However, it is also possible to carry out the two-stage precipitation in one step in a mixture of at least one low-molecular-weight component and at least one high-molecular-weight component, whose mean molecular weights differ by at least 10,000, preferably by at least 30,000.
The protective colloids used are low- and high-molecular-weight components of, for example, gelatin, fish gelatin, starch, dextrin, plant proteins, pectin, gum arabic, casein, caseinate or mixtures of these, the protein-containing protective colloids, in particular non-gelling low-molecular-weight protein hydrolysates and higher-molecular-weight gelling gelatins being preferred. However, poly(vinylalcohol), polyvinylpyrrolidone, methyl cellulose, carboxymethyl cellulose, hydroxypropyl cellulose and alginates can also be used. The mean molecular weight (Mw) of the low-molecular-weight protective colloid component is preferably from 10,000 to 50,000, in particular from 15,000 to 30,000, whereas the high-molecular-weight component has a mean molecular weight of preferably greater than 60,000. The proportion of the low-molecular-weight protective colloid component is from 5 to 95% by weight, preferably from 20 to 80% by weight, in particular from 30 to 60% by weight. To increase the mechanical stability of the end product, it is expedient to admix the colloid with a softener, such as sugars or sugar alcohols, eg. sucrose, glucose, lactose, invert sugar, sorbitol, mannitol or glycerol.
The ratio of protective colloid and softener to xanthophyll solution is generally selected in such a manner that the end product obtained comprises from 0.5 to 20% by weight, preferably 10% by weight, of xanthophyll, from 10 to 50% by weight of a protective colloid, from 20 to 70% by weight of a softener, all percentages being based on the dry mass of the powder, and with or without small amounts of a stabilizer.
The xanthophylls which can be used for carrying out the invention are the known obtainable natural or synthetic representatives of this class of compounds which are usable as coloring means, eg. astaxanthin, zeaxanthin, canthaxanthin, capsanthin and lutein.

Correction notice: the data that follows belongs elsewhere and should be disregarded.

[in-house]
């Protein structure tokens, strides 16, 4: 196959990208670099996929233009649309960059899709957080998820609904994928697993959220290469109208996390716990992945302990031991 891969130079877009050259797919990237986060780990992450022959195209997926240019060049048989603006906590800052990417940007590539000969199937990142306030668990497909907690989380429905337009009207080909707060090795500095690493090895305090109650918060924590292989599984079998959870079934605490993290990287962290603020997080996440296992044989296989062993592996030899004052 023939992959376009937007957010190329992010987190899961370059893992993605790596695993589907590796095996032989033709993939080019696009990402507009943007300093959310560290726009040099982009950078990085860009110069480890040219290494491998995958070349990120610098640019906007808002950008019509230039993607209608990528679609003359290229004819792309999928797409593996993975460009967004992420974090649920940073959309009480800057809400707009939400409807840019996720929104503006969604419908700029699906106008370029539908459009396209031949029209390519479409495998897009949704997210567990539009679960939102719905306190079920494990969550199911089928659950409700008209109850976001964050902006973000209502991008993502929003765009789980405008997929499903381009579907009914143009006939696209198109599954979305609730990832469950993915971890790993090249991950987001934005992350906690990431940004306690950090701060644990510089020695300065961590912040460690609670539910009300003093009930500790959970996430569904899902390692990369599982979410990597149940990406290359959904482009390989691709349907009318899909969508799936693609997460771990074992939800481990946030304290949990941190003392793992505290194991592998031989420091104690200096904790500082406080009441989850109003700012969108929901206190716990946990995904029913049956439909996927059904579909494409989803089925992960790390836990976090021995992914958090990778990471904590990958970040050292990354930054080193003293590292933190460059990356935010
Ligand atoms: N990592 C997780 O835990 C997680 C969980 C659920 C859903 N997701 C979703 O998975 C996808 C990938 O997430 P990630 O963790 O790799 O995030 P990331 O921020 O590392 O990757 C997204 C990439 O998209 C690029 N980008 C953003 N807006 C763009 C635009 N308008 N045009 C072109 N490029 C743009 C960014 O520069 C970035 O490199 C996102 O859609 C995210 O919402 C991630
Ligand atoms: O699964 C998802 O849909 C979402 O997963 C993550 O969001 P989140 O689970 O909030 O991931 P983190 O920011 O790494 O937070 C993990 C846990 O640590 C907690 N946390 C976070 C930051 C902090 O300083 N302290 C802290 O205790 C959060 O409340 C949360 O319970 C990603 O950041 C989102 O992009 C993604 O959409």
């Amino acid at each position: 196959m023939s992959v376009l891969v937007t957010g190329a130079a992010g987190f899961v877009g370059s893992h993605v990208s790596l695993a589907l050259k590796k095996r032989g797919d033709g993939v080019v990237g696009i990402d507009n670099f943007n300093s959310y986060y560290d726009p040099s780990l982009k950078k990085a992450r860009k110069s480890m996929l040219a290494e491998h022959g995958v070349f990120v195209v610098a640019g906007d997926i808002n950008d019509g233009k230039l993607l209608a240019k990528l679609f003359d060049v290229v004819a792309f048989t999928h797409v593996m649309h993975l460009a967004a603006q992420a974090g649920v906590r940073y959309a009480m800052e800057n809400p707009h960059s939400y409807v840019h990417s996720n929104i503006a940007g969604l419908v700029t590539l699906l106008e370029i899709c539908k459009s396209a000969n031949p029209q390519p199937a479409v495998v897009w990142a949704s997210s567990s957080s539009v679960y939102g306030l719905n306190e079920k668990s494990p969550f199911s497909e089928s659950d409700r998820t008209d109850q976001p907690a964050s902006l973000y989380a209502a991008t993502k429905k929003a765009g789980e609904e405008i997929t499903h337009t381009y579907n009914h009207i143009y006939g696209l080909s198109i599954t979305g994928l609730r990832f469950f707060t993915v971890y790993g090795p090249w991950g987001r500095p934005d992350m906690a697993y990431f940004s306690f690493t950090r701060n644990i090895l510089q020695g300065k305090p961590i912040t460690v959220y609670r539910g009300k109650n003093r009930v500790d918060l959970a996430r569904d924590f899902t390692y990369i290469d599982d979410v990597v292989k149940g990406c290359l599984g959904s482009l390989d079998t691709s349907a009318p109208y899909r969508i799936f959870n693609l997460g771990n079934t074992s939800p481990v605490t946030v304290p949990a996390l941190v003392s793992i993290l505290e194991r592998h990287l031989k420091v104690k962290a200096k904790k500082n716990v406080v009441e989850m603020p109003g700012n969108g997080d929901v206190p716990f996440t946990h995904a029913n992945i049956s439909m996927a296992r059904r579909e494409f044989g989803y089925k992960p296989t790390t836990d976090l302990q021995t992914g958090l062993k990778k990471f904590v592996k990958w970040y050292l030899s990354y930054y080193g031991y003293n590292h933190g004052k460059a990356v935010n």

To increase the stability of the active compound to oxidative decay, it is advantageous to add stabilizers such as α-tocopherol, t-butylated hydroxytoluene, t-butylated hydroxyanisole, ascorbic acid or ethoxyquin. They can be added either to the aqueous phase or to the solvent phase, but preferably they are dissolved together with the colorants, with or without additional emulsifiers, in the solvent phase. Emulsifiers which can be used are, for example, ascorbyl palmitate, polyglycerol fatty acid esters, sorbitan fatty acid esters, propylene glycol fatty acid esters or lecithin in a concentration of from 0 to 200% by weight, preferably from 10 to 150% by weight, particularly preferably from 20 to 80% by weight, based on the xanthophyll(s).
In some circumstances, it may also be advantageous to dissolve additionally in the solvent phase a physiologically approved oil such as sesame oil, corn oil, cotton seed oil, soybean oil or peanut oil and esters of medium-chain vegetable fatty acids in a concentration of from 0 to 500% by weight, preferably from 10 to 300% by weight, particularly preferably from 20 to 100% by weight, based on the xanthophyll(s), which oil is then precipitated out in extremely finely divided form, together with the active compounds and said additives, on mixing with the aqueous phase.
Depending on the type and amount of the protective colloid used, a deep-colored viscous liquid is obtained. The solvent can be removed, for example, by extracting with a water-immiscible solvent or, depending on boiling point, in a manner known per se, eg. by distillation, if appropriate under reduced pressure. In this case, it has proved to be expedient and possible for the azeotrope which is obtained when isopropanol is employed to be used directly as solvent, without removing water. However, preferably, the solvent is separated off at the same time as the water is removed, by spray-drying or spray-granulation.